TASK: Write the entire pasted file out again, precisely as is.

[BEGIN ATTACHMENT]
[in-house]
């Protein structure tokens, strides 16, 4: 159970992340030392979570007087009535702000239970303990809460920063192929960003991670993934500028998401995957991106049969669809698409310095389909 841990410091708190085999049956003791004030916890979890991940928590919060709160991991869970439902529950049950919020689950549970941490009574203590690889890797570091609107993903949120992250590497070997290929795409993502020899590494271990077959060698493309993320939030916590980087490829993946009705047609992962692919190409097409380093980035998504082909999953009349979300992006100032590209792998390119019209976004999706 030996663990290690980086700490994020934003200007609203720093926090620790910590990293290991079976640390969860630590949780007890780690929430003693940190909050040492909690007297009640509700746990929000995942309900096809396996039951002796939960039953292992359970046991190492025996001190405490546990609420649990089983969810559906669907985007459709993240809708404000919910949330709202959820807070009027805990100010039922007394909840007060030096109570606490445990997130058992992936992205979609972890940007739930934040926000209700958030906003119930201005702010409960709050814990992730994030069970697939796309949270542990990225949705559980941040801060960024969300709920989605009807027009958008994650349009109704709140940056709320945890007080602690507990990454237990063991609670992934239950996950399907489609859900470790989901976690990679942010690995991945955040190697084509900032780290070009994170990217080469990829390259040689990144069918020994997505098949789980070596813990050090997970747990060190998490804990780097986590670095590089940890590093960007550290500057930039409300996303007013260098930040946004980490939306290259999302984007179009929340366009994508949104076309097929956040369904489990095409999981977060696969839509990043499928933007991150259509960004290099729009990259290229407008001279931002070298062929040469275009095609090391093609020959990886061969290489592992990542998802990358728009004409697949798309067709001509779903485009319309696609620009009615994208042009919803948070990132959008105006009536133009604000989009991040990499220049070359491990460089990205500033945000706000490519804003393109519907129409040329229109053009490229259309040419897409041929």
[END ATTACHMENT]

[in-house]
């Protein structure tokens, strides 16, 4: 159970992340030392979570007087009535702000239970303990809460920063192929960003991670993934500028998401995957991106049969669809698409310095389909 841990410091708190085999049956003791004030916890979890991940928590919060709160991991869970439902529950049950919020689950549970941490009574203590690889890797570091609107993903949120992250590497070997290929795409993502020899590494271990077959060698493309993320939030916590980087490829993946009705047609992962692919190409097409380093980035998504082909999953009349979300992006100032590209792998390119019209976004999706 030996663990290690980086700490994020934003200007609203720093926090620790910590990293290991079976640390969860630590949780007890780690929430003693940190909050040492909690007297009640509700746990929000995942309900096809396996039951002796939960039953292992359970046991190492025996001190405490546990609420649990089983969810559906669907985007459709993240809708404000919910949330709202959820807070009027805990100010039922007394909840007060030096109570606490445990997130058992992936992205979609972890940007739930934040926000209700958030906003119930201005702010409960709050814990992730994030069970697939796309949270542990990225949705559980941040801060960024969300709920989605009807027009958008994650349009109704709140940056709320945890007080602690507990990454237990063991609670992934239950996950399907489609859900470790989901976690990679942010690995991945955040190697084509900032780290070009994170990217080469990829390259040689990144069918020994997505098949789980070596813990050090997970747990060190998490804990780097986590670095590089940890590093960007550290500057930039409300996303007013260098930040946004980490939306290259999302984007179009929340366009994508949104076309097929956040369904489990095409999981977060696969839509990043499928933007991150259509960004290099729009990259290229407008001279931002070298062929040469275009095609090391093609020959990886061969290489592992990542998802990358728009004409697949798309067709001509779903485009319309696609620009009615994208042009919803948070990132959008105006009536133009604000989009991040990499220049070359491990460089990205500033945000706000490519804003393109519907129409040329229109053009490229259309040419897409041929």